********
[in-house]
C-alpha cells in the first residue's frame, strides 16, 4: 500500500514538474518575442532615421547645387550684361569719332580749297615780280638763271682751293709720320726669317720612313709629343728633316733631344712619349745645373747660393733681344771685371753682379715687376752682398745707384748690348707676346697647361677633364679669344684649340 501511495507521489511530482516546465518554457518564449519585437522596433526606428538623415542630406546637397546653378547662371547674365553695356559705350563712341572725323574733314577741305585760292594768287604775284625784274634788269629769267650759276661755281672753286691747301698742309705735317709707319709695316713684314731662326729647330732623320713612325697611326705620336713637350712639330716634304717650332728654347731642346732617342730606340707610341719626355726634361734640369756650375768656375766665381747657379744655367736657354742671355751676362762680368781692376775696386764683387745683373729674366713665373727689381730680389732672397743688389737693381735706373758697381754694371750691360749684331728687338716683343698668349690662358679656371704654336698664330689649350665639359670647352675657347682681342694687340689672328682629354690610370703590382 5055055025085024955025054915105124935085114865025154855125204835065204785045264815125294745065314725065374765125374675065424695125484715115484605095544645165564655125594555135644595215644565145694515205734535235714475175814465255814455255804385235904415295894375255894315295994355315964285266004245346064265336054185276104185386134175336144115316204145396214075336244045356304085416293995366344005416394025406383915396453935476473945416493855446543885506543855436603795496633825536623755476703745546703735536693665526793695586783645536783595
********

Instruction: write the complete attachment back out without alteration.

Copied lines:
[in-house]
C-alpha cells in the first residue's frame, strides 16, 4: 500500500514538474518575442532615421547645387550684361569719332580749297615780280638763271682751293709720320726669317720612313709629343728633316733631344712619349745645373747660393733681344771685371753682379715687376752682398745707384748690348707676346697647361677633364679669344684649340 501511495507521489511530482516546465518554457518564449519585437522596433526606428538623415542630406546637397546653378547662371547674365553695356559705350563712341572725323574733314577741305585760292594768287604775284625784274634788269629769267650759276661755281672753286691747301698742309705735317709707319709695316713684314731662326729647330732623320713612325697611326705620336713637350712639330716634304717650332728654347731642346732617342730606340707610341719626355726634361734640369756650375768656375766665381747657379744655367736657354742671355751676362762680368781692376775696386764683387745683373729674366713665373727689381730680389732672397743688389737693381735706373758697381754694371750691360749684331728687338716683343698668349690662358679656371704654336698664330689649350665639359670647352675657347682681342694687340689672328682629354690610370703590382 5055055025085024955025054915105124935085114865025154855125204835065204785045264815125294745065314725065374765125374675065424695125484715115484605095544645165564655125594555135644595215644565145694515205734535235714475175814465255814455255804385235904415295894375255894315295994355315964285266004245346064265336054185276104185386134175336144115316204145396214075336244045356304085416293995366344005416394025406383915396453935476473945416493855446543885506543855436603795496633825536623755476703745546703735536693665526793695586783645536783595